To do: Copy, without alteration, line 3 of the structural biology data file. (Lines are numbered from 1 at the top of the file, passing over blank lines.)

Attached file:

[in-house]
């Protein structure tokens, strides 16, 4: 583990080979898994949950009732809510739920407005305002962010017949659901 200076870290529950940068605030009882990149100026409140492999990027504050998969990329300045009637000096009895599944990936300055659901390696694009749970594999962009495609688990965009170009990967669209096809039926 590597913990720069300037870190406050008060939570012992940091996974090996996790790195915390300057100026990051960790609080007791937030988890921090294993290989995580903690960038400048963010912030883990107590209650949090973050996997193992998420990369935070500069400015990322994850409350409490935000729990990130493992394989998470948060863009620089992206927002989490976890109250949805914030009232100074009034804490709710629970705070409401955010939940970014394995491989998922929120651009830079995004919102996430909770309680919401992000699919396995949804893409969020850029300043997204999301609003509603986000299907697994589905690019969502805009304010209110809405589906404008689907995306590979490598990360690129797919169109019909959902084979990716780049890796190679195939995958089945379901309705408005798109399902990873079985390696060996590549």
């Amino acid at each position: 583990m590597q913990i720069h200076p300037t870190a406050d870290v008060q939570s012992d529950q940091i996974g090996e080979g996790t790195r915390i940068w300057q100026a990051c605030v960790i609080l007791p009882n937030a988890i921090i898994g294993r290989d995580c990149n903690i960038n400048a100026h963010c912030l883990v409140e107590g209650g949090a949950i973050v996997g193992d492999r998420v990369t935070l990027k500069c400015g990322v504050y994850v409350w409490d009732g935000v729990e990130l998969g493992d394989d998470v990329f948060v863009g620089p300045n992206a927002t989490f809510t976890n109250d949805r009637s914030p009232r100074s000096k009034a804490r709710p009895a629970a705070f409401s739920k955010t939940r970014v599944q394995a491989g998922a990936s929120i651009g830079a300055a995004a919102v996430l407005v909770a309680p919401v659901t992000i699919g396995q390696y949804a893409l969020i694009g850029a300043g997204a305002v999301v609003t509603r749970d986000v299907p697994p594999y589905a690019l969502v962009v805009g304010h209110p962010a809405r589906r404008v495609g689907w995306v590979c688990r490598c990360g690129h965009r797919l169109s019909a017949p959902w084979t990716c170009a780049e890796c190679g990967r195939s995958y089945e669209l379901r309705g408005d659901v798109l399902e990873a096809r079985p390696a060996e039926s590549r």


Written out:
């Amino acid at each position: 583990m590597q913990i720069h200076p300037t870190a406050d870290v008060q939570s012992d529950q940091i996974g090996e080979g996790t790195r915390i940068w300057q100026a990051c605030v960790i609080l007791p009882n937030a988890i921090i898994g294993r290989d995580c990149n903690i960038n400048a100026h963010c912030l883990v409140e107590g209650g949090a949950i973050v996997g193992d492999r998420v990369t935070l990027k500069c400015g990322v504050y994850v409350w409490d009732g935000v729990e990130l998969g493992d394989d998470v990329f948060v863009g620089p300045n992206a927002t989490f809510t976890n109250d949805r009637s914030p009232r100074s000096k009034a804490r709710p009895a629970a705070f409401s739920k955010t939940r970014v599944q394995a491989g998922a990936s929120i651009g830079a300055a995004a919102v996430l407005v909770a309680p919401v659901t992000i699919g396995q390696y949804a893409l969020i694009g850029a300043g997204a305002v999301v609003t509603r749970d986000v299907p697994p594999y589905a690019l969502v962009v805009g304010h209110p962010a809405r589906r404008v495609g689907w995306v590979c688990r490598c990360g690129h965009r797919l169109s019909a017949p959902w084979t990716c170009a780049e890796c190679g990967r195939s995958y089945e669209l379901r309705g408005d659901v798109l399902e990873a096809r079985p390696a060996e039926s590549r």